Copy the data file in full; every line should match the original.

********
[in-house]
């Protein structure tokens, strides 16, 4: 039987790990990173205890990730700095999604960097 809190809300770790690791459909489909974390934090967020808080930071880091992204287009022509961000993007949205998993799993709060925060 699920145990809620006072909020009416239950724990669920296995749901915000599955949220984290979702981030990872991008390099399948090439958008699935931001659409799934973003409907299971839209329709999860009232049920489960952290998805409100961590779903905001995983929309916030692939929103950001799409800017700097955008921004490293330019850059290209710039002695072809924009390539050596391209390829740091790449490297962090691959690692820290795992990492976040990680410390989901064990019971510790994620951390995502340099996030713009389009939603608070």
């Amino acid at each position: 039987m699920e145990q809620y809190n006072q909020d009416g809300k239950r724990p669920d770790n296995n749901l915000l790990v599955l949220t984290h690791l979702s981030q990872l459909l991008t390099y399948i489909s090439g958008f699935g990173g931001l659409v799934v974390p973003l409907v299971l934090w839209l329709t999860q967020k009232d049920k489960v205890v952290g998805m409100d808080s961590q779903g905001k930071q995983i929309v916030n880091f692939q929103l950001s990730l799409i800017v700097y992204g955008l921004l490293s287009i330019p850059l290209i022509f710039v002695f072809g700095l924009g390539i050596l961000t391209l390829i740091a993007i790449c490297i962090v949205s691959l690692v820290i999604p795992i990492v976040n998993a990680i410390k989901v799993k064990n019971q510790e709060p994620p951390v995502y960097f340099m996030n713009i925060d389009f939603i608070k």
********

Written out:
[in-house]
């Protein structure tokens, strides 16, 4: 039987790990990173205890990730700095999604960097 809190809300770790690791459909489909974390934090967020808080930071880091992204287009022509961000993007949205998993799993709060925060 699920145990809620006072909020009416239950724990669920296995749901915000599955949220984290979702981030990872991008390099399948090439958008699935931001659409799934973003409907299971839209329709999860009232049920489960952290998805409100961590779903905001995983929309916030692939929103950001799409800017700097955008921004490293330019850059290209710039002695072809924009390539050596391209390829740091790449490297962090691959690692820290795992990492976040990680410390989901064990019971510790994620951390995502340099996030713009389009939603608070």
């Amino acid at each position: 039987m699920e145990q809620y809190n006072q909020d009416g809300k239950r724990p669920d770790n296995n749901l915000l790990v599955l949220t984290h690791l979702s981030q990872l459909l991008t390099y399948i489909s090439g958008f699935g990173g931001l659409v799934v974390p973003l409907v299971l934090w839209l329709t999860q967020k009232d049920k489960v205890v952290g998805m409100d808080s961590q779903g905001k930071q995983i929309v916030n880091f692939q929103l950001s990730l799409i800017v700097y992204g955008l921004l490293s287009i330019p850059l290209i022509f710039v002695f072809g700095l924009g390539i050596l961000t391209l390829i740091a993007i790449c490297i962090v949205s691959l690692v820290i999604p795992i990492v976040n998993a990680i410390k989901v799993k064990n019971q510790e709060p994620p951390v995502y960097f340099m996030n713009i925060d389009f939603i608070k």